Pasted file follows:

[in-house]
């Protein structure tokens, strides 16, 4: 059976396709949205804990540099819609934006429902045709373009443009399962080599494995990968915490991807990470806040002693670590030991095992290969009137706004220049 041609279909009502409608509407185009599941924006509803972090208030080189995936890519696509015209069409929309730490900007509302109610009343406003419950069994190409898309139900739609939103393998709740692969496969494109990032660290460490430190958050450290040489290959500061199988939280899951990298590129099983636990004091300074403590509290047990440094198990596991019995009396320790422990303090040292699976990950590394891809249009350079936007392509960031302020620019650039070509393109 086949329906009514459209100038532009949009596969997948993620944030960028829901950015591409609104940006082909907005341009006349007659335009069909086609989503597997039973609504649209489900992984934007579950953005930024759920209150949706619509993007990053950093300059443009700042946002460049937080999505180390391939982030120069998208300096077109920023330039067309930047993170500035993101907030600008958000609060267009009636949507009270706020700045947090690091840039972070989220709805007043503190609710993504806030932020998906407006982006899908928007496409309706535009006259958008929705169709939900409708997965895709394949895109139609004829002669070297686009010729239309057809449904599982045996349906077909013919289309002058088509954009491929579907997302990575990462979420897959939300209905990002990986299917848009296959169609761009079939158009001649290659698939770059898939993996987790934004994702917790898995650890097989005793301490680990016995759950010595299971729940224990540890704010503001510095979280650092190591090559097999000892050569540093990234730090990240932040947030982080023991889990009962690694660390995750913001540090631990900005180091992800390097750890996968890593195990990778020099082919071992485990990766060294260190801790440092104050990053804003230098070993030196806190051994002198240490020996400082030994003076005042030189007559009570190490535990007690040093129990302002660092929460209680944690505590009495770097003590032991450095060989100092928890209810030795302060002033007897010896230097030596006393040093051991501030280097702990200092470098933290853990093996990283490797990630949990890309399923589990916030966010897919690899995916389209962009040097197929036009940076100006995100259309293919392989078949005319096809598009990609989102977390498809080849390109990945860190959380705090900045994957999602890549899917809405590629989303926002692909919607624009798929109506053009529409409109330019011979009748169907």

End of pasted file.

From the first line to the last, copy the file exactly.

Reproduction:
[in-house]
């Protein structure tokens, strides 16, 4: 059976396709949205804990540099819609934006429902045709373009443009399962080599494995990968915490991807990470806040002693670590030991095992290969009137706004220049 041609279909009502409608509407185009599941924006509803972090208030080189995936890519696509015209069409929309730490900007509302109610009343406003419950069994190409898309139900739609939103393998709740692969496969494109990032660290460490430190958050450290040489290959500061199988939280899951990298590129099983636990004091300074403590509290047990440094198990596991019995009396320790422990303090040292699976990950590394891809249009350079936007392509960031302020620019650039070509393109 086949329906009514459209100038532009949009596969997948993620944030960028829901950015591409609104940006082909907005341009006349007659335009069909086609989503597997039973609504649209489900992984934007579950953005930024759920209150949706619509993007990053950093300059443009700042946002460049937080999505180390391939982030120069998208300096077109920023330039067309930047993170500035993101907030600008958000609060267009009636949507009270706020700045947090690091840039972070989220709805007043503190609710993504806030932020998906407006982006899908928007496409309706535009006259958008929705169709939900409708997965895709394949895109139609004829002669070297686009010729239309057809449904599982045996349906077909013919289309002058088509954009491929579907997302990575990462979420897959939300209905990002990986299917848009296959169609761009079939158009001649290659698939770059898939993996987790934004994702917790898995650890097989005793301490680990016995759950010595299971729940224990540890704010503001510095979280650092190591090559097999000892050569540093990234730090990240932040947030982080023991889990009962690694660390995750913001540090631990900005180091992800390097750890996968890593195990990778020099082919071992485990990766060294260190801790440092104050990053804003230098070993030196806190051994002198240490020996400082030994003076005042030189007559009570190490535990007690040093129990302002660092929460209680944690505590009495770097003590032991450095060989100092928890209810030795302060002033007897010896230097030596006393040093051991501030280097702990200092470098933290853990093996990283490797990630949990890309399923589990916030966010897919690899995916389209962009040097197929036009940076100006995100259309293919392989078949005319096809598009990609989102977390498809080849390109990945860190959380705090900045994957999602890549899917809405590629989303926002692909919607624009798929109506053009529409409109330019011979009748169907």